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Nobody (A PopEntertainment.com Movie Review)

NOBODY (2021)

Nobody

Starring Bob Odenkirk, Connie Nielsen, Alexey Serebryakov, Christopher Lloyd, RZA, Michael Ironside, Colin Salmon, Billy MacLellan, Gage Munroe, Paisley Cadorath, Araya Mengesha, Aleksandr Pal, JP Manoux, Daniel Bernhardt, Humberly González, Edsson Morales, Adrian McLean, Stephanie Sy, Megan Best, Joanne Rodriguez, Sergey Shnurov and Ilya Naishuller.

Screenplay by Derek Kolstad.

Directed by Ilya Naishuller.

Distributed by Universal Pictures. 91 minutes. Rated R.

Back in 1965 the British band The Kinks had a big hit single called “A Well-Respected Man.” It was basically the story of a dull and normal London businessman who was a slave to conventionality and has his life scheduled to the moment. As the song explained, “He’s oh so good, and he’s oh so fine, and he’s oh so healthy in his body and his mind. He’s a well-respected man about town, doing the best things so conservatively.”

Yet, as the song goes on, cataloguing his regimented and seemingly dull life, hints start to arise that he is not quite as pure as he appears at first glance. In fact, you come to realize that he is much darker than you originally surmised. Actually, he’s a bit of a sociopath who has been trying desperately – and somewhat unsuccessfully – to hide and suppress his needs and his lusts and his vices.

The opening of the movie Nobody feels much like “A Well-Respected Man.” Bob Odenkirk plays Hutch, a pathetic middle-management guy who works at his wife’s father’s business. His life is a rut of dull routines – played out economically in a brief preface showing him doing the same things repeatedly over a matter of weeks. He is not respected by neighbors or friends (not that he has many) or even his family. And he does not seem too impressed with himself either.

And yet there is a hint of something darker in his past, something he is hiding or repressing from himself and the rest of the world.

That dark past comes back to light when his home is randomly broken into one night. The thieves don’t get much – and Hutch allows them to escape when at one point he could have turned the tables on them. He held back for fear of his family being hurt. However, the mocking he receives for being chicken and not taking out the robber when he had the chance starts him on a dangerous path back to his former life.

It turns out Hutch had some kind of shadowy background in military intelligence. (Whenever someone tries to track down his records, they find them almost completely redacted.) He refers to his former job as “an auditor” – as in the last person someone wants to see at their door. His attempt to retrieve his young daughter’s beloved kitty bracelet, which was stolen in the robbery quickly escalates, eventually coming to the point where he is nearly single-handedly taking on the Russian mob.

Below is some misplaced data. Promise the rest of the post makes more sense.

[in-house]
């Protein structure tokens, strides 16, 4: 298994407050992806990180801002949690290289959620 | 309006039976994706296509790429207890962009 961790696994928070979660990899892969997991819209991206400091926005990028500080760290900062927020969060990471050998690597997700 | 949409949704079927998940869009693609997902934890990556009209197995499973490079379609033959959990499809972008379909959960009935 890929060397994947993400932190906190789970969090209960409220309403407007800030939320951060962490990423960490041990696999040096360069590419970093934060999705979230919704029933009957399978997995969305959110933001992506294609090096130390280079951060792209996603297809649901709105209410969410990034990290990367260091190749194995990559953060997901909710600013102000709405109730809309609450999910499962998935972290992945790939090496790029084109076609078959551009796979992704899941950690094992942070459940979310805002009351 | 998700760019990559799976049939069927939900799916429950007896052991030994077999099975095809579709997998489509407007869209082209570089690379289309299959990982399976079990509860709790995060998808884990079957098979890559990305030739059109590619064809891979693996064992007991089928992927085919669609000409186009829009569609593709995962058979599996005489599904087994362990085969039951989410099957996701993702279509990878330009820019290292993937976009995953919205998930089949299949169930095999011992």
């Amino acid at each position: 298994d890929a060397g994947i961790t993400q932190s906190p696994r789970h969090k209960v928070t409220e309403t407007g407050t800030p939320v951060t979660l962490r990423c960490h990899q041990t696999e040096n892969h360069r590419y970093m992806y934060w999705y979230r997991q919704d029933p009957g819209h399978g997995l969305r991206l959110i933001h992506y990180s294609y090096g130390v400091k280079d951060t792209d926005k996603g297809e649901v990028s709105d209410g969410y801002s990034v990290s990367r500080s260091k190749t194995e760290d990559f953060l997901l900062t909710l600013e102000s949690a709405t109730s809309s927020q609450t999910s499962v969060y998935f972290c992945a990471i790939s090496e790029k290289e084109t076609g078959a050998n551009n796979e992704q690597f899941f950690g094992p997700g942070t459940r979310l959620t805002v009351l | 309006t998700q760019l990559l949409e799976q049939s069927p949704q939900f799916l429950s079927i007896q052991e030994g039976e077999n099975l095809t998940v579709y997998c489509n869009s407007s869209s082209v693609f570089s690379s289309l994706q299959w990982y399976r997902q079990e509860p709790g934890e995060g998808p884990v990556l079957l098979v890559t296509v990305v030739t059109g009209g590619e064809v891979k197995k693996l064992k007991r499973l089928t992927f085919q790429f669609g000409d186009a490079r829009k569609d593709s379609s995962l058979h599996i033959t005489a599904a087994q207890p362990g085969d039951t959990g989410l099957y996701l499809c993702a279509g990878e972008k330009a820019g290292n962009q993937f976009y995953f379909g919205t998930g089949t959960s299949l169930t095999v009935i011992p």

This post-Better Call Saul version of Bob Odenkirk is also a bit of a “well-respected man” type of metamorphosis. I can remember when the dude was a comedian, co-headlining Mr. Show, writing for SNL and doing light comic gigs as asshole bosses on various sitcoms. Now, however, he makes a surprisingly able tough guy action figure.

While much of the violence in Nobody is way over the top, it is still one of the better action films to come out recently. It’s not particularly believable – not by a long shot – but the running time flies by, feeling like a long-lost 1970s vigilante movie along the lines of Death Wish, Dirty Harry or Billy Jack.

Once Hutch reopens the door on that part of his life, he becomes pretty much unstoppable, taking down dozens of befuddled looking criminals with his super-secret skills. At one point he even sets up his work factory to become like a very lethal version of the Rube Goldberg-type booby-trapped dwelling from Home Alone.

Unlike so many modern action films, though, Odenkirk’s Hutch is not indestructible. At different points in the film he is punched, kicked, stabbed, shot and blown up – and each time he is obviously seriously injured. He keeps going, but he is always in a sense of mortal danger, which makes the film significantly more suspenseful than the action films where the hero is essentially bulletproof.

Much of the violent mayhem shown is accompanied by old inspirational easy listening songs like “I’ve Gotta Be Me,” “The Impossible Dream,” “You’ll Never Walk Alone” and “What a Wonderful World” – which is not the most original idea ever, but it still works like a charm.

I can’t honestly say that Nobody is a great film. However, I will unreservedly say it’s a terrifically fun film, and sometimes that’s all you need.

Jay S. Jacobs

Copyright ©2021 PopEntertainment.com. All rights reserved. Posted: June 22, 2021.

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